This seems to be what I hear all the time.

I think having some rent money when you get back from somewhere is actually smarter.......who knows where she will decide she likes and then I would have to sell the owned stuff.

I don't want to pay boat payments...............thinking of insurance, at least for a while is headache enough.

We are both nurses and can work almost anywhere in the world easily and she still is anchored..................................

I may be solo..............
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Old 23-03-2008, 19:33   #21
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"We are both nurses and can work almost anywhere in the world easily"
Is it that a US nrusing certificate (license?) carries so much weight overseas? Or do you have to retake qualifications in every jurisdiction?
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Old 23-03-2008, 19:50   #22
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"We are both nurses and can work almost anywhere in the world easily"
Is it that a US nrusing certificate (license?) carries so much weight overseas? Or do you have to retake qualifications in every jurisdiction?
Dunno, never tried it.

Each state here has their own license. If I wanted to go to Georgia I would have to apply and pay fees. Just paper work. Oh, and money.

After reading some links about Australian immigrants it seems it would be accepted there. I imagine it varies from county to country but I know of a Danish nurse (I think) working in Brazil. One of my friends (American) went to England years ago. And now all the wonderful surgeries done in Dubai. Another friend is now on contract in USVI - Still the US I realize but has heard of other contracts available in BVI, DR and PR.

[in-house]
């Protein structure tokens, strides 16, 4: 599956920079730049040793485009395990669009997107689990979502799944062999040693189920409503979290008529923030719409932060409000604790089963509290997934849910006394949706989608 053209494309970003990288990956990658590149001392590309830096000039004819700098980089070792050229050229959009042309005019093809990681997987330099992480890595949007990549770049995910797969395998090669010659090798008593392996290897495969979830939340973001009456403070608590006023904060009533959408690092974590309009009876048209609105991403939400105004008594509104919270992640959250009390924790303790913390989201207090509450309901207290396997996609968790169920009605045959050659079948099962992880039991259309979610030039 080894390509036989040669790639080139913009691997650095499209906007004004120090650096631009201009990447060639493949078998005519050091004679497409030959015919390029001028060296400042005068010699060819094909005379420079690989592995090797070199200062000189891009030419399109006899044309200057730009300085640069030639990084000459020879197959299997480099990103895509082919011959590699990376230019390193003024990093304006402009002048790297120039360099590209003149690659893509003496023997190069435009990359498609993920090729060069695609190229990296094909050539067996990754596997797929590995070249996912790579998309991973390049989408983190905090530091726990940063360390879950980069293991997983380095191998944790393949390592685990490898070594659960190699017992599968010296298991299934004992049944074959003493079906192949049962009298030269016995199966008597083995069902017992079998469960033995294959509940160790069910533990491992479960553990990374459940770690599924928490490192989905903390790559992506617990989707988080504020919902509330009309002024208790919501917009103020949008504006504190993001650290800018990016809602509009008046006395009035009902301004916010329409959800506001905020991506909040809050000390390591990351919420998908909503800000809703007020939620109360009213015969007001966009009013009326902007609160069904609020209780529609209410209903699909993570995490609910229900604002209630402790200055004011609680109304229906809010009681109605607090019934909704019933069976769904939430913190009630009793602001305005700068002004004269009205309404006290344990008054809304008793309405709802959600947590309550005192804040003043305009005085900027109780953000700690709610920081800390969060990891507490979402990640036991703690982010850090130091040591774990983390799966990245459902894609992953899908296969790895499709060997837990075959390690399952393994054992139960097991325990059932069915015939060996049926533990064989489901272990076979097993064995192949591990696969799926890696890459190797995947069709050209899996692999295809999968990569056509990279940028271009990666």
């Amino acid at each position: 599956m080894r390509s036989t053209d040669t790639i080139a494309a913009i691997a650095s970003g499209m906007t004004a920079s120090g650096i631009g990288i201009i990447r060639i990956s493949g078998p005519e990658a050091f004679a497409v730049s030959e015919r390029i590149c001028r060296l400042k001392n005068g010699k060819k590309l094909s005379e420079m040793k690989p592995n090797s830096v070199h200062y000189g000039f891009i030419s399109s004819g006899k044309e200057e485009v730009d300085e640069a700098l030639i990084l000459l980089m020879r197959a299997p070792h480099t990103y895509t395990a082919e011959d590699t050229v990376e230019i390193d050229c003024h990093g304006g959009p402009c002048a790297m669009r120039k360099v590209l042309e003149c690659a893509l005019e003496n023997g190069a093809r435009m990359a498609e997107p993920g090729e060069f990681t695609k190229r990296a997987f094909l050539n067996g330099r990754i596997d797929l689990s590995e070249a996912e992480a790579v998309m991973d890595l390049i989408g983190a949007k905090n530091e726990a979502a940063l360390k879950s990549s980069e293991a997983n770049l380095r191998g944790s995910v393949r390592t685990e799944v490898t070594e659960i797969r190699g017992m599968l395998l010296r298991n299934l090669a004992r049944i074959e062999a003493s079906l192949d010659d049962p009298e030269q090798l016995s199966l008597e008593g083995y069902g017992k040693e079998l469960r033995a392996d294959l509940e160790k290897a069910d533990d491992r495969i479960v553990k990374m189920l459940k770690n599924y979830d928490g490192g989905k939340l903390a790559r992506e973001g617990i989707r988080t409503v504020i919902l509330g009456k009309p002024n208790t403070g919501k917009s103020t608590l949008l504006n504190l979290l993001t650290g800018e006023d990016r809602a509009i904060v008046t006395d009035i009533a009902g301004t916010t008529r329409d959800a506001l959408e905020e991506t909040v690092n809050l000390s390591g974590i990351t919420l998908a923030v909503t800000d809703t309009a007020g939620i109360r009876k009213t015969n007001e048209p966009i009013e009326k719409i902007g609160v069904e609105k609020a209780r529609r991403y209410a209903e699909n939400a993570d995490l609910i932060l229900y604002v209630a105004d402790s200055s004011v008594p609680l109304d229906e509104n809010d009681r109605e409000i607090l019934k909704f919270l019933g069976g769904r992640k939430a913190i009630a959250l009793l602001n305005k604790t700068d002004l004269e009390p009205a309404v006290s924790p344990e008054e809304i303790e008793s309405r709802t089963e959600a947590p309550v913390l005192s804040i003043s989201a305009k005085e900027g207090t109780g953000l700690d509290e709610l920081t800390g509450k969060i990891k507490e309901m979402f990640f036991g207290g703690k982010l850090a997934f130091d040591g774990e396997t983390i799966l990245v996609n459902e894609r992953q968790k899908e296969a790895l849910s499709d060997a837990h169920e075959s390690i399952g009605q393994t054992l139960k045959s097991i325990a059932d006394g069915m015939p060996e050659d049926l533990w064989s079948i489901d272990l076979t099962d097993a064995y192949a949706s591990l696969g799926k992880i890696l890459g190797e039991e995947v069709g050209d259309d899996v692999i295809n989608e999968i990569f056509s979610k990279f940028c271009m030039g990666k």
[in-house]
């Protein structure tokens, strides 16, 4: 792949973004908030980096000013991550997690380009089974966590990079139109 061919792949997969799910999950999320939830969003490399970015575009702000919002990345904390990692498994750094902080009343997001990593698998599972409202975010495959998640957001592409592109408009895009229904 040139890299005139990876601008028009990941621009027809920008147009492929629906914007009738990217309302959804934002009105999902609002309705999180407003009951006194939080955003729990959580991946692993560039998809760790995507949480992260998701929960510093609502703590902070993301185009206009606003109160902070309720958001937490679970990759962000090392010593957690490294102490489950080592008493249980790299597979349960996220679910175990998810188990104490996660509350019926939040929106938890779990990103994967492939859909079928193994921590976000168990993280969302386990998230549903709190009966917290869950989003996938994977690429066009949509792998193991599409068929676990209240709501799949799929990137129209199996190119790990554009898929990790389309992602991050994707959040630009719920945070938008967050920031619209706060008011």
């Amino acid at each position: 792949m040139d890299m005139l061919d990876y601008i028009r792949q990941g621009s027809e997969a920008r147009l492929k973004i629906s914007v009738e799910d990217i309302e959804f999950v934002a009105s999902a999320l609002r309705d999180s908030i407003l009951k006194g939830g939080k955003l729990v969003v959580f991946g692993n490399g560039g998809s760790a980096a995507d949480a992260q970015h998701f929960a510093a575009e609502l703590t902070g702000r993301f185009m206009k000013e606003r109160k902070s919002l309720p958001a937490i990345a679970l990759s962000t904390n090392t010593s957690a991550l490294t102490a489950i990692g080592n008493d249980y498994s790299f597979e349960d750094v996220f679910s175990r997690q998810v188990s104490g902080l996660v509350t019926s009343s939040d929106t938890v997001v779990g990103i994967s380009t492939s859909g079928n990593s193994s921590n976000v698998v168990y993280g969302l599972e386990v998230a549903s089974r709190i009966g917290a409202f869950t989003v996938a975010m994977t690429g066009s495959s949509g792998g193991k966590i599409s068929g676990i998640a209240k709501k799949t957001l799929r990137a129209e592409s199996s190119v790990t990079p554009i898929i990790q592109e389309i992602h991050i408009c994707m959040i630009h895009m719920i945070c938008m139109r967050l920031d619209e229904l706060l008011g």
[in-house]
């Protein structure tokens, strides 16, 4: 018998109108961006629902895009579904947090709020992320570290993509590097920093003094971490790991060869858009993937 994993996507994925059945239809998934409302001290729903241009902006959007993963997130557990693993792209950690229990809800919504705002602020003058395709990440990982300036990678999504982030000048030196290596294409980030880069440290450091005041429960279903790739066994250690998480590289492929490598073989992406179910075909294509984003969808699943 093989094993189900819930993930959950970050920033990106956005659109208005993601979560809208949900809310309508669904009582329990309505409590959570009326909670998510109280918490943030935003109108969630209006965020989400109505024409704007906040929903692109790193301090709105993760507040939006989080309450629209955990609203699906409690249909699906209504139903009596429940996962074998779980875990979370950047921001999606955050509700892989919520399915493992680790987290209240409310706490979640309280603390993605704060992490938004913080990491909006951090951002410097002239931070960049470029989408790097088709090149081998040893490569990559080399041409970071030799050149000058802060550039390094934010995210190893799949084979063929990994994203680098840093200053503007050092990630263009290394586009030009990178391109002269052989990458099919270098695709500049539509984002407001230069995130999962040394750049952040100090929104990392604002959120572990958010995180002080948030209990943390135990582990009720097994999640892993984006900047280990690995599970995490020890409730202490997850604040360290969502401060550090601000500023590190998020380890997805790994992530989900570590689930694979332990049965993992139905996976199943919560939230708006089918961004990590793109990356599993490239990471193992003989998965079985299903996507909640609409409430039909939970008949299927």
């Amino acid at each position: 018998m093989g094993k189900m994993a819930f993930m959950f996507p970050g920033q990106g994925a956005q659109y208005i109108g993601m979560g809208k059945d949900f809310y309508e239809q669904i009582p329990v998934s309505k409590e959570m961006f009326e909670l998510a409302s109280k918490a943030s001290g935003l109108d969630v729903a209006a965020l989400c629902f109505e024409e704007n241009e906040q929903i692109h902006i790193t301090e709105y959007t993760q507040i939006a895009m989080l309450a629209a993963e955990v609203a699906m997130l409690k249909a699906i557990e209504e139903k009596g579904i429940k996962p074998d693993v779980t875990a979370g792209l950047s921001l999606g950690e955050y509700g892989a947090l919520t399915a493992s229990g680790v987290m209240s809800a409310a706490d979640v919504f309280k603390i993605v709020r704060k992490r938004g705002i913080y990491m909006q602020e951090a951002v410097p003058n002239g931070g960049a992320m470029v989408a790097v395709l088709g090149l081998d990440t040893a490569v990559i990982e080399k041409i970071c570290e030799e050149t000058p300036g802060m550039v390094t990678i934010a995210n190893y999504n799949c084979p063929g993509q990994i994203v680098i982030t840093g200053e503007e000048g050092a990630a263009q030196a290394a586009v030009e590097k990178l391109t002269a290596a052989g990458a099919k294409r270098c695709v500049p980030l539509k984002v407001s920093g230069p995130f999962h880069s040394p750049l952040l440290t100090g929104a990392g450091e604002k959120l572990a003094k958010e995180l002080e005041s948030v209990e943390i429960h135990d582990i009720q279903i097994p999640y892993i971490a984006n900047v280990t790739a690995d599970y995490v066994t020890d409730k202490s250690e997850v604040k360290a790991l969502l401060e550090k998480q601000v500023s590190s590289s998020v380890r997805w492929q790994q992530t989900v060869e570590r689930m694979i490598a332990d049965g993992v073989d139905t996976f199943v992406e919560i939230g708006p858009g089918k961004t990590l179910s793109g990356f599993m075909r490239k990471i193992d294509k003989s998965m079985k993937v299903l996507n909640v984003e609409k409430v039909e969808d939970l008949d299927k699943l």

Dunno. Probably almost universal being American and all. Another that is well respected/accepted is UK. Seems to be the industrial revolution "invaders".

Dunno.

PS: did you know "Dunno" passes the spell check? Weird.

PPS: My problem is I don't want to work at all any more. I just want to sail away and die there.
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Old 23-03-2008, 20:23   #23
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Is it that a US nrusing certificate (license?) carries so much weight overseas?
Actually they do in a great many places. Medical skills actually will get you under the government radar quite often. An RN is valuable even in the US. Just maybe the most portable skill going. Even the ability to find RN's to hire is a portable skill.
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Old 24-03-2008, 03:33   #24
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Because a traveling nurse’s assignment is often only temporary, lasting from a week or to as long as the employed nurse is willing to work, this “fits” well with the cruiser’s lifestyle.

People with an RN nursing degree, as opposed to an LPN or LVN nursing degree, are at big advantage since there is a national board exam for RNs, but only state accreditation for LPNs or LVNs.

When you are searching for employment, it’s best to search out agencies, and become aware of exactly what an agency offers (there’s often significant “incentives”), and get everything in writing.